updated 9/8/2005 8:59:07 PM ET 2005-09-09T00:59:07

For a country of its size and population, Scotland boasts a respectable number of high-class hotels. More than half of these, and almost all of the fine country hotels, owe their existence, unsurprisingly, to golf.

The geographical distribution is very uneven: Edinburgh has a half-dozen or more truly top-flight business hotels; Glasgow, one, maybe two; Aberdeen, one; St. Andrews, two; and the other towns and cities, none. Of the city hotels, the grandest are old railway establishments, though some impressive, ultra-modern hotels have been built in recent years.

In recent times most first-rate establishments have recognized the need to cater to the business traveler. As a result, business facilities in such places are generally good and frequently excellent. Unless otherwise indicated, all hotels below have full wireless Internet access.

Just about everyone knows that golf began in Scotland. What a lot of folk don't know is that, in its form, a golf course imitates the Scottish seashore.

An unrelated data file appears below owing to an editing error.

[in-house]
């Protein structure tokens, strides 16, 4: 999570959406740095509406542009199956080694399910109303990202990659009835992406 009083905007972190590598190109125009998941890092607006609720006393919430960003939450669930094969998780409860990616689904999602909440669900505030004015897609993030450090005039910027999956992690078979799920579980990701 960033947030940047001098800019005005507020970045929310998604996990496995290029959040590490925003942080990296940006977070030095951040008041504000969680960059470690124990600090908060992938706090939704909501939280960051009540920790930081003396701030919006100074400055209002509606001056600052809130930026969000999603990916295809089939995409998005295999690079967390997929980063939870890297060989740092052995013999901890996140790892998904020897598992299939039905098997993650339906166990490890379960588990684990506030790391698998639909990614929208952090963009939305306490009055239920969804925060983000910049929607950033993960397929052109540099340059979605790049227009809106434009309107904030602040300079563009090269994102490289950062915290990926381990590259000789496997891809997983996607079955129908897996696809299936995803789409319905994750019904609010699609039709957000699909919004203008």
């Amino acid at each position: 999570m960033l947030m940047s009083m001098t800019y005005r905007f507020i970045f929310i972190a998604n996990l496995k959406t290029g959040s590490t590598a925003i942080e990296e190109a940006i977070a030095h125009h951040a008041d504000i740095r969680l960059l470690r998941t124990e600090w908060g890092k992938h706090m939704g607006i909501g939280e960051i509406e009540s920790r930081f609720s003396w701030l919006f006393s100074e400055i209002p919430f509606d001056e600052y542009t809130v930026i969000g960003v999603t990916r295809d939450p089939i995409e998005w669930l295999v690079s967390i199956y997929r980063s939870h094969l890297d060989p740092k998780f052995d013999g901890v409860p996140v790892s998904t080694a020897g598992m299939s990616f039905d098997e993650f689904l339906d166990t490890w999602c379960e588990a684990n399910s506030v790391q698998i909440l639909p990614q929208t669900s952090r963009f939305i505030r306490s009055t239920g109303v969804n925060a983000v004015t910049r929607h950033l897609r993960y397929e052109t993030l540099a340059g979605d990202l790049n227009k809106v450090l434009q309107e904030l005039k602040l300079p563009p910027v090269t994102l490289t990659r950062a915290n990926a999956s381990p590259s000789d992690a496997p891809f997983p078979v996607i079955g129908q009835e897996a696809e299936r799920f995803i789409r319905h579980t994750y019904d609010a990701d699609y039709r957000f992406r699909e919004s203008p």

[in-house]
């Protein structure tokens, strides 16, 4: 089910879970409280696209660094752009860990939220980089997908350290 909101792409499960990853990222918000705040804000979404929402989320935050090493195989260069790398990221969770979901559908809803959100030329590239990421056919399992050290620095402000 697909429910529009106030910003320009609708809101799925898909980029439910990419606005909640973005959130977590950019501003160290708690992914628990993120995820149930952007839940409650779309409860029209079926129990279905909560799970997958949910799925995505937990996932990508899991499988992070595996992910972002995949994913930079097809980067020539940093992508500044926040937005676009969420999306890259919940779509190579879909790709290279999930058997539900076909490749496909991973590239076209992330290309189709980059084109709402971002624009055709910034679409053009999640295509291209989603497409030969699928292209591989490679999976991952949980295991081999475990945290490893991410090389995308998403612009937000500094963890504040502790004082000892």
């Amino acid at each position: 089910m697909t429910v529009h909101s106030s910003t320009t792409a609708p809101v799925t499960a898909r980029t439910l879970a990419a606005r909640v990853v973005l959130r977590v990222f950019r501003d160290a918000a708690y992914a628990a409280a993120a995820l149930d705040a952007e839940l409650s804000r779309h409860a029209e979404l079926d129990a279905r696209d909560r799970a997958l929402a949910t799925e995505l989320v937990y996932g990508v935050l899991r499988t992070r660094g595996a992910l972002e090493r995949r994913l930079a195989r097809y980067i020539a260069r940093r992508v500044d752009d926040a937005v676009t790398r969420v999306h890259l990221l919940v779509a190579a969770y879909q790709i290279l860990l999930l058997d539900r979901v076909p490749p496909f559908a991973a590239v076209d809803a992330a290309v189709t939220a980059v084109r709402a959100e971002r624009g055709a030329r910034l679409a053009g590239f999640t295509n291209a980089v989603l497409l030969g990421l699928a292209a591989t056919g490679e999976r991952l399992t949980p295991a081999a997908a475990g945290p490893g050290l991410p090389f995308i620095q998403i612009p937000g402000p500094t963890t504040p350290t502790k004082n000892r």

"Links" is an old Scots word--originally "linkis"--which refers to the undulating, sandy turf found around the Scottish shores. Wind-blown sea sand creates steep-sided dunes, which cause the hill-and-valley form of the courses. On long-established dune land, various small plants ultimately overtake the marram grass, which holds the dunes together. These, grazed short by sheep and cattle, form the machair, or turf, on which the game is played. Where the turf breaks and the sand shows through bunkers appear.

Half a millennium ago, when Scots gentlemen sought to disport themselves, they found the links convenient for football, archery and the "Gouff." They still are, though, since archery practice ceased to be required by law, the sport has fallen somewhat out of fashion.

Of the 500 or so golf courses in Scotland, more than 150 are on natural seashore links land. Inland, there are a lot of places where the glaciers of the last ice age produced similar conditions, so golf course topography also comes naturally where the debris left by the glaciers of the last ice age produces similar conditions, so there, too, the conditions for golf courses naturally occur. If you add enough rainfall so that the greens rarely need watering, you could say that the designer of the universe had golf in mind when he made Scotland.

There are literally hundreds of perfectly blissful golf courses in Scotland, as well as a great tradition of public access, which means most welcome visitors and charge very modest fees.

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